Dr. Rich Edwards

JULY 3 TCM FILM NOIR DISCUSSIONS FOR #NOIRSUMMER FOR ALL 14 FILMS

135 posts in this topic

The Lady From Shanghai

 

I have to admit something: I do not understand the love for Orson Welles.

 

I watched this last night (giving myself a bit of space to think about it) and wished I hadn't, hard on the heels of watching The Stranger. The latter film I didn't have much of a problem with, apart from the premise, that is: surely even in the 1940s the government would have been able to carry out basic background checks that would've quickly blown Orson Welles' Nazi's cover! Instead, the Fed. Mr Wilson, hangs around, attends parties, plays checquers and basically waits for Welles to make a mistake and murder again. In any event, I did like the film to a degree: I enjoyed some of the cinematography (the long shot of the ladder leading up to Welles in the belfry) and the performances of Edward G Robinson and Loretta Young...but Welles...no. All swivel eyes (has anyone else noticed he seems incapable of looking at anyone in the eye in movies?), and odd jerky movements and monologues (btw, really...it took hours for Robinson to twig to Welles's comment about "Jewish, not German?), I just found him so unconvincing. And his utter indifference to his wife made you wonder what it was that she was supposed to have seen in him in the first place! 

 

Anyway, that was the film I quite liked! 

 

But where to start on The Lady From Shanghai? (Lets get Welles' awful mock-Irish brogue out of the way first and say no more about it!) I understand that Welles' stated aim was that he wanted to get unique acting performances out of the cast in this film and he certainly did that! Uniquely awful. I get that we're asked to suspend belief for a while when we enter a noir...but would anyone - ever - believe that Bannister and Grisby were the top attorneys they were supposed to be, and not some escapees from the asylum? Glen Anders' (Grisby) hysterical over-acting alone made me cringe and want to tune into something else. And there we go with Welles' swiveling eyes again. Deliberately, maybe but Rita Hayworth looked perhaps the only relatively normal person in the movie but even she seemed to glide lagubriously through the whole thing; I got the idea she wouldn't have even had the energy to scheme the way she was supposed to have! 

 

Cinematography wise it was just fine, but for me no amount of visual flair could make up for the mess of the script and the dreadful acting performances. I understand that the reaction of press and public at the time of release was distinctly lukewarm and I'm not surprised. 

 

I've never watched The Third Man and after these two films, I'm not sure I want to.

I guess I am not the only one who is outted with regard to Orson, most especially with regard to his acting ability.  I had seen "The Stranger" once before I started taking this course.  I tried to watch it again last week.  I got one-third of the way through it and could not continue.  I have already posted my feelings about "The Lady from Shanghai," which, aside from the cinematography, I found to be quite unenjoyable.  Putting aside "Citizen Kane," which is a whole other discussion, the only movie I have ever seen starring Orson that I have truly loved was "Jane Eyre."  His interpretation of Mr. Rochester is hands down the BEST I have ever seen, and there have been numerous movie and television productions of that classic novel over the years (actually if the truth be known, probably far too many productions).  Somehow as Mr. Rochester Orson was just handsome enough and intriguing enough and dark enough to embody that enigmatic creature.  But I think the real beauty of his performance in "Jane Eyre" was that it seemed effortless.  Often when I watch Orson, the actor, it looks as though he's trying much too hard for something he can't quite capture.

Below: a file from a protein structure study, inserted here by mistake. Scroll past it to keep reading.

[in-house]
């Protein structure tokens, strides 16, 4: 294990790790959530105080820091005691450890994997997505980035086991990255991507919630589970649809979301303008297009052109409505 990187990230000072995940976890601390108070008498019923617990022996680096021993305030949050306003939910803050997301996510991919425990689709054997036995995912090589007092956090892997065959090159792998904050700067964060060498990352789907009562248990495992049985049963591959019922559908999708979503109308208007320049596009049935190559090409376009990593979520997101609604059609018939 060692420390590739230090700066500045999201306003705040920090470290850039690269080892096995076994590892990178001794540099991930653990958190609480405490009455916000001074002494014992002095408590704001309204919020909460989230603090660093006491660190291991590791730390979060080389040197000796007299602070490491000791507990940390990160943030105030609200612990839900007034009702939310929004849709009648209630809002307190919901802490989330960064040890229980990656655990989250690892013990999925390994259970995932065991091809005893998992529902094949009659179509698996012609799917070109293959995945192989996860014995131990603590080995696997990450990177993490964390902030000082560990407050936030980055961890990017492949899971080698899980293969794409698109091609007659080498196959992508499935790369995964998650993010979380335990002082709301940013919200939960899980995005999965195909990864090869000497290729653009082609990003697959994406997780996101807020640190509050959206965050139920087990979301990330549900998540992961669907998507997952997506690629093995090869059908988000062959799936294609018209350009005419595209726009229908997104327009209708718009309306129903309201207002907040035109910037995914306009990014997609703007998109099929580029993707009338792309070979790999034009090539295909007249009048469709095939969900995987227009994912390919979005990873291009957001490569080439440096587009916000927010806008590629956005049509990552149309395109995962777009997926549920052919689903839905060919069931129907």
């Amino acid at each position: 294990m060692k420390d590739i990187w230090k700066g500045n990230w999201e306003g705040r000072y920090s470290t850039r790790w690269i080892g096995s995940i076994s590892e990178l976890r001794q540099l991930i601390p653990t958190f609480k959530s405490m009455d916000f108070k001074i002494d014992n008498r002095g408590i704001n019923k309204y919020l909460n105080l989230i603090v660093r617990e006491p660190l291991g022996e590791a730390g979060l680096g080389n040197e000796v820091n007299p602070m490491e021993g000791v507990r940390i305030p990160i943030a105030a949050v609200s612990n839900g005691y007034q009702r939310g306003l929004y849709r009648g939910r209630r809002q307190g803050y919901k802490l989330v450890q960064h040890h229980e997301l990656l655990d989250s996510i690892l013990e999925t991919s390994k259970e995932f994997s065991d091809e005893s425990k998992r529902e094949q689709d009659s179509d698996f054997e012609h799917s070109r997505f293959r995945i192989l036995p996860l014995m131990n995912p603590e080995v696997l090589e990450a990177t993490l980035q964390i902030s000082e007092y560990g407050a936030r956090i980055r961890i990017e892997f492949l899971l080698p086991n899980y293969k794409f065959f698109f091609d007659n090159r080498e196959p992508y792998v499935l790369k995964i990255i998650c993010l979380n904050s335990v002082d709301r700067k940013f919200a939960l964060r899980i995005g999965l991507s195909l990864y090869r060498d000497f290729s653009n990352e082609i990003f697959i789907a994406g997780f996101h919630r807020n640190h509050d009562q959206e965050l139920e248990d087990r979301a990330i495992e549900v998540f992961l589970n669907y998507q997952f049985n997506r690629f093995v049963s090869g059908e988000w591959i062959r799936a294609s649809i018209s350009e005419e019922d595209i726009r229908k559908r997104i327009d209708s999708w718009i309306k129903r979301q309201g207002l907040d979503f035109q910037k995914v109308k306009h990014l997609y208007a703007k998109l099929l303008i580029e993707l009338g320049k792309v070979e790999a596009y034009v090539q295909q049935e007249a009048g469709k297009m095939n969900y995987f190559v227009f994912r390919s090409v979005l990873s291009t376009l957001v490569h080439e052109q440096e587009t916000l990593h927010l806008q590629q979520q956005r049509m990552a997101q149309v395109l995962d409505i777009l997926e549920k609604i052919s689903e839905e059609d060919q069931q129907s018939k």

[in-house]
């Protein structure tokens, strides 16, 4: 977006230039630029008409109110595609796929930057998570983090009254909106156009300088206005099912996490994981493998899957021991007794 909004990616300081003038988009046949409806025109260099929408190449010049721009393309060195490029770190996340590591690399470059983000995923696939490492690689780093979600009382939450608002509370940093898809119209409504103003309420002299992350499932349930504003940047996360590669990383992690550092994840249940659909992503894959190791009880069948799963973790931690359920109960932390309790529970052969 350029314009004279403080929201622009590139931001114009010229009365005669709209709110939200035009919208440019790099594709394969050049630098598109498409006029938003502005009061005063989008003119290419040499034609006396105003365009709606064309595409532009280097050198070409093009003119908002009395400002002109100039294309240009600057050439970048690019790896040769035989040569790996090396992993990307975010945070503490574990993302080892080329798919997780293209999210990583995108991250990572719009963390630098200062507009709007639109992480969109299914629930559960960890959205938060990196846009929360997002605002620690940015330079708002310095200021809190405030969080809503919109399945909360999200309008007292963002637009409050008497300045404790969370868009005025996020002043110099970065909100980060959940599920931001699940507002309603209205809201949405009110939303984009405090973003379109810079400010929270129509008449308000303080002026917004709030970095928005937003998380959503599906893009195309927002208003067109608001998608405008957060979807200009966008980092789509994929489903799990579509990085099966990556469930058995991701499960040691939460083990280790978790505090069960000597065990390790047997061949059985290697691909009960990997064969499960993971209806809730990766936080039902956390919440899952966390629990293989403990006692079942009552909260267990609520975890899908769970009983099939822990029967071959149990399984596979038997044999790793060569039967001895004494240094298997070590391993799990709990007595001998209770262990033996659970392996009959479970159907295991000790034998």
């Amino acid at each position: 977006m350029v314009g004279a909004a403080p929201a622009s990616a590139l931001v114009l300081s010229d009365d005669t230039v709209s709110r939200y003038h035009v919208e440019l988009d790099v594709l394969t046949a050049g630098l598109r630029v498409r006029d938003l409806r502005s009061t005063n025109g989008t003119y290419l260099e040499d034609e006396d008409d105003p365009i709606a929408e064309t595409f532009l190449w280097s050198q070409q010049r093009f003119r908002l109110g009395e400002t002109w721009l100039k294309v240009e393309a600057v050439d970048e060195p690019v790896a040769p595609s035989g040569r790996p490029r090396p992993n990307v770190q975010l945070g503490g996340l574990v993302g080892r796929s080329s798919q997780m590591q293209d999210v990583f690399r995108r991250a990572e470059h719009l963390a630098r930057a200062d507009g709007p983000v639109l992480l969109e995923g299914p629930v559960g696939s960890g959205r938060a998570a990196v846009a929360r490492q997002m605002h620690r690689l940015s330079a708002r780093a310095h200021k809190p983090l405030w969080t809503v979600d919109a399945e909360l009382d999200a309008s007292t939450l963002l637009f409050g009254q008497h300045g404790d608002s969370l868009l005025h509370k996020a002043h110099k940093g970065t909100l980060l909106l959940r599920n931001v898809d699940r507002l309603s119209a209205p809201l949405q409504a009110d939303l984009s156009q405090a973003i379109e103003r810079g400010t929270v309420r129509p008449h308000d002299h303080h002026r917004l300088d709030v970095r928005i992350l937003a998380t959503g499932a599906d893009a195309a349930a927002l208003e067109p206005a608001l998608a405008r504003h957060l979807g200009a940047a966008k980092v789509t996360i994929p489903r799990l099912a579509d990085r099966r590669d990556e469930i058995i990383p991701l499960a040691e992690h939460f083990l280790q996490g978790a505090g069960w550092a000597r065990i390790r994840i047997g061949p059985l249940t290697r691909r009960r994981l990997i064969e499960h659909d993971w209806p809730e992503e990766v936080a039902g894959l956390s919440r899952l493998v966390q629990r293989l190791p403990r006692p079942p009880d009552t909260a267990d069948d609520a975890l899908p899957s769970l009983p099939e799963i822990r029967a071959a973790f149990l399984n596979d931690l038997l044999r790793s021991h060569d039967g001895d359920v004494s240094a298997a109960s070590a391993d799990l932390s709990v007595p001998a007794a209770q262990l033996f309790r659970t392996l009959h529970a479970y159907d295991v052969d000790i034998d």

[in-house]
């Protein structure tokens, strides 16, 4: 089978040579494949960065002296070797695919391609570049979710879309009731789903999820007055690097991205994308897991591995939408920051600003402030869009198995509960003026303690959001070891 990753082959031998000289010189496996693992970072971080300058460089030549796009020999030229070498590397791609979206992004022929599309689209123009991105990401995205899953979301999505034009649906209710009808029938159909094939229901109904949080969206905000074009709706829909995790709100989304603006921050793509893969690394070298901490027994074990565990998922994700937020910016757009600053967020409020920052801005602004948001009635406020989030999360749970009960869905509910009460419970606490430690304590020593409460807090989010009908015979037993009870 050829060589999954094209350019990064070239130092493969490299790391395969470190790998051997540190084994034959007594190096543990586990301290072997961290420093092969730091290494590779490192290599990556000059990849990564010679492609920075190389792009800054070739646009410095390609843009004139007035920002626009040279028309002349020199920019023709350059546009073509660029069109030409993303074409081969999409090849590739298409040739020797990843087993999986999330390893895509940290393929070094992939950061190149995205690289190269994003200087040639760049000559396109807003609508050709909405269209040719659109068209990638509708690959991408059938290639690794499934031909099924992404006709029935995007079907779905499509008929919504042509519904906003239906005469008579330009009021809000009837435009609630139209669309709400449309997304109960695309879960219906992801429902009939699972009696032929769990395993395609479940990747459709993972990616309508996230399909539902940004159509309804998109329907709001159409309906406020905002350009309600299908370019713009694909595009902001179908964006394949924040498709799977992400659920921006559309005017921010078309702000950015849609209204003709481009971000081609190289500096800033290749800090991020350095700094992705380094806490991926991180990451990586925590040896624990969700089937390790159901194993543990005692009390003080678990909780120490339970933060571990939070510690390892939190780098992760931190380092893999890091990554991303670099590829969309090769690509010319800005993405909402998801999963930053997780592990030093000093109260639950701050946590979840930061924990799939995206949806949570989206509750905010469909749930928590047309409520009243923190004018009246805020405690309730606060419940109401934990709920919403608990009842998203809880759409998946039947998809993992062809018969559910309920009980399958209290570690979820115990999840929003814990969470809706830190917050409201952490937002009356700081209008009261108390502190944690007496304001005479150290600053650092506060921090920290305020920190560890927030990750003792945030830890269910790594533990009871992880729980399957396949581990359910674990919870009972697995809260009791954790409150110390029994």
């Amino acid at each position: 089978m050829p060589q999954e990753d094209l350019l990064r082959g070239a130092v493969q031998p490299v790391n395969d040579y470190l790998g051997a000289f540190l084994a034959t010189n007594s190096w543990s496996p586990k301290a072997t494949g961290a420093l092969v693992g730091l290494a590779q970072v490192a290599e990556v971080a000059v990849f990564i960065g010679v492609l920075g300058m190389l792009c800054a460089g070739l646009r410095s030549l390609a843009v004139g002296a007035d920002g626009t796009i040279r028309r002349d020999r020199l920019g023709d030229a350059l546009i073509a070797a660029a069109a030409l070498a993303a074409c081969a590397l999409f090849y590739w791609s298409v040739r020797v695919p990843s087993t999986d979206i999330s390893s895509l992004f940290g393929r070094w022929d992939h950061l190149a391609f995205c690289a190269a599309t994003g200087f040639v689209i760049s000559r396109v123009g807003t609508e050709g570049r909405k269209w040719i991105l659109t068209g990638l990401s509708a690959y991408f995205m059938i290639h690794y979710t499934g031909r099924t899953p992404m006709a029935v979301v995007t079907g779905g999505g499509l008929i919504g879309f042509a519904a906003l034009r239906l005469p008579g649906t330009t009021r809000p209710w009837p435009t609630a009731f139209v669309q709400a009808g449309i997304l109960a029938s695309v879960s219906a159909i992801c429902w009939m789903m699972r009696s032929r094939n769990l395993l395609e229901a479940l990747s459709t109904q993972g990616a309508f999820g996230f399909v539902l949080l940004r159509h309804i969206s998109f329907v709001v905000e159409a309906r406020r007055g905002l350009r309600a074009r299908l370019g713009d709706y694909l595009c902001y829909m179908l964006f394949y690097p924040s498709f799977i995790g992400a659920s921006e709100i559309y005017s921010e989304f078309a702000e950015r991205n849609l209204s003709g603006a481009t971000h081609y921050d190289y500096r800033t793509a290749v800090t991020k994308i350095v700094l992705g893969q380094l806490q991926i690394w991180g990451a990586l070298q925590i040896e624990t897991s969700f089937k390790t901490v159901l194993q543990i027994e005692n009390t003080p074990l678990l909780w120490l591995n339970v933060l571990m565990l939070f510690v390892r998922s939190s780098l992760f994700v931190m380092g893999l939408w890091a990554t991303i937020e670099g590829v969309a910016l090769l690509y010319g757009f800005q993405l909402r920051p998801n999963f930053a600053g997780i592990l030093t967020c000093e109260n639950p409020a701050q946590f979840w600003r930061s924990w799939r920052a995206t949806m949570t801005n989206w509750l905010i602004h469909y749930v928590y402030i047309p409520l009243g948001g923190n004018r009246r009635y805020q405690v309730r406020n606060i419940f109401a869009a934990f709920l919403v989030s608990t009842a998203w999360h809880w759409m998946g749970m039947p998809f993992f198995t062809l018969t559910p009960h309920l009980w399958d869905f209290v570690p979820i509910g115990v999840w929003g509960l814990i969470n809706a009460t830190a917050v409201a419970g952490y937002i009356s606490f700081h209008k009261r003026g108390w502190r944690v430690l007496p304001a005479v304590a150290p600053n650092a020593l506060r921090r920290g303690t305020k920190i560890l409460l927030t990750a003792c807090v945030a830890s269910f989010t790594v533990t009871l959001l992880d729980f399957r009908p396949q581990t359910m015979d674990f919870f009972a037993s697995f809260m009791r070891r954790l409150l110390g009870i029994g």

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The Lady From Shanghai

 

I have to admit something: I do not understand the love for Orson Welles.

 

But where to start on The Lady From Shanghai? (Lets get Welles' awful mock-Irish brogue out of the way first and say no more about it!) I understand that Welles' stated aim was that he wanted to get unique acting performances out of the cast in this film and he certainly did that! Uniquely awful. I get that we're asked to suspend belief for a while when we enter a noir...but would anyone - ever - believe that Bannister and Grisby were the top attorneys they were supposed to be, and not some escapees from the asylum? Glen Anders' (Grisby) hysterical over-acting alone made me cringe and want to tune into something else. And there we go with Welles' swiveling eyes again. Deliberately, maybe but Rita Hayworth looked perhaps the only relatively normal person in the movie but even she seemed to glide lagubriously through the whole thing; I got the idea she wouldn't have even had the energy to scheme the way she was supposed to have!